As a result, temporary hospitals are being set up to treat patients. One of these places is parking lots. Beds are being arranged in parking spaces to provide care to patients suffering from ailments other than coronavirus. But this is not it.
Some of the parking spaces are being repurposed to accommodate the homeless. Others are providing housing to nurses and doctors while some serve as quarantine units. So, parking spaces are no more a place just for cars.
Open Street Initiative
Populus, a startup helping smart cities develop the mobility of the future is supporting a new initiative called the ‘Open Streets Initiative.’ It is aimed at helping cities and public agencies around the globe to create and share new street policies. These involve street closures and “slow streets” that work for pedestrians and cyclists.
Through this initiative, the startup will provide such solutions to a specific number of cities. One of the examples is the recently launched Populus Street Manager aiding cities to respond to rapidly changing conditions.
Using this platform, smart cities can have access to data from shared bike and scooter providers like Uber, Spin, and Bird. This enables transportation planners to design and communicate data-driven policies for mobility services. This leads to safe utilization of city sidewalks, streets, and kerbs.
On account of the need to maintain safe social distancing, many cities are opening streets specifically for pedestrians and cyclists. These are the streets that were once open for cars and other vehicles.
The Populus Street Manager is enabling cities to recognize and communicate temporary street closures. In addition, they can also share policies to key stakeholders such as the general public, delivery services, and mapping platforms.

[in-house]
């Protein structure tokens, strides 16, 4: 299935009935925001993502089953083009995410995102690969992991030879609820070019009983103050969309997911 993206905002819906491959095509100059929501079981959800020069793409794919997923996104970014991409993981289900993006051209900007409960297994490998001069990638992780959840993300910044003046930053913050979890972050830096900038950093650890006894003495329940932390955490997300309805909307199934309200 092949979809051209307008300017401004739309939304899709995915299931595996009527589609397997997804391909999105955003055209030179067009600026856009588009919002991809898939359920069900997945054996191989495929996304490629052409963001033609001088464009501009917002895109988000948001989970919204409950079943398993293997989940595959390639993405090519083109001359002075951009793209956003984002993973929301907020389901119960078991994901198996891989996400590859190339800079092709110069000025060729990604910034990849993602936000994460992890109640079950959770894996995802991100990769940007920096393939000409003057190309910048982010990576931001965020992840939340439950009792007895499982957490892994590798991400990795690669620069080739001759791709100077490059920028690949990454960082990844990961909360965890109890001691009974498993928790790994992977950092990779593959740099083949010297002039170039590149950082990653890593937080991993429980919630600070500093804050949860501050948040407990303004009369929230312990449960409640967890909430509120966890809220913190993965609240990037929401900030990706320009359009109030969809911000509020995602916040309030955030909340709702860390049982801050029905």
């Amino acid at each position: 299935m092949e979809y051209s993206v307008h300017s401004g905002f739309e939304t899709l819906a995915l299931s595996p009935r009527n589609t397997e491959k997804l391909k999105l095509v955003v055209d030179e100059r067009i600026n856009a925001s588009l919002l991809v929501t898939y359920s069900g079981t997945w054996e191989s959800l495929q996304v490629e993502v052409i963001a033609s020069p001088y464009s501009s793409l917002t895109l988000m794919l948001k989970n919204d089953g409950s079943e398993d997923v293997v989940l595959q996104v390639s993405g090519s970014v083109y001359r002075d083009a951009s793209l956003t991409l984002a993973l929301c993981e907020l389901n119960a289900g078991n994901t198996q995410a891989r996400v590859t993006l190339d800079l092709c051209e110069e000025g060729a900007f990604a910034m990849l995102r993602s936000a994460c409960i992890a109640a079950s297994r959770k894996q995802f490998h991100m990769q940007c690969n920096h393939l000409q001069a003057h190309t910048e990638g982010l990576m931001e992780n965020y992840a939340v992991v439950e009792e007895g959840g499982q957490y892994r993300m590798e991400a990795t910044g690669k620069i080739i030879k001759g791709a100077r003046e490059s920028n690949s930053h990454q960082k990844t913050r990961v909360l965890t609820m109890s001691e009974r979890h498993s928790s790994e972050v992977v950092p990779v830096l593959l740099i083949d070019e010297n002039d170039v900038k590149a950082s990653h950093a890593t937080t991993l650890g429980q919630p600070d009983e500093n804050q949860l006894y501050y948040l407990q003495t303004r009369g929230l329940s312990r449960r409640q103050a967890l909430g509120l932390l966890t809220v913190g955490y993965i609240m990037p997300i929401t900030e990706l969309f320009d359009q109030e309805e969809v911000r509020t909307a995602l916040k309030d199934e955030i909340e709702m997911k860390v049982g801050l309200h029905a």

Cars Taken Over By Cycles
Bicycles and small scooters are rising as important modes of transportation in this age of social distancing. Besides, these are also serving as ways to enjoy some fresh air, exercise and spend some quality time with family. However, it is essential that riders take care while riding as there are many other pedestrians and bicyclists sharing the road. In addition, they need to wear a bicycle helmet and follow traffic signals as part of safety rules.
Bogota is one such place where the city is making provision for bicyclists and pedestrians. Today, the capital of Colombia is facing a “triple threat”, as per Mayor Claudia López. The city is suffering poor air quality, seasonal respiratory illnesses and now the COVID-19 outbreak. Recently, Bogota topped the list of cities most affected by traffic congestion, as per Inrix’s Global Traffic Scorecard.
In March, the city made an announcement to open a 76km of temporary bike lanes to reduce congestion on public transport. This will not just address the spread of coronavirus but also help improve air quality.
The 76km temporary bike lane will be an extension of the 550km of existing permanent bike lanes. Besides, 22 km of the new lanes were transformed overnight into the bike lanes by reconfiguring car lanes. These lanes were then opened for use on 17 March 2020.
Bicycle is an individual means of transport that serves as one of the most hygienic alternatives for social distancing. This is especially important in the first stage of prevention when it is recommended to avoid close contact and crowds. This report is as per a statement released from the Mayor’s Office, Bogota. Just like Bogota, many other cities around the world are adapting to innovative solutions against COVID-19. If your city is facing the ‘patient care space challenge’, try adopting these strategies. While these are a few real-world solutions, there are many other unlikely places being repurposed to serve during this pandemic.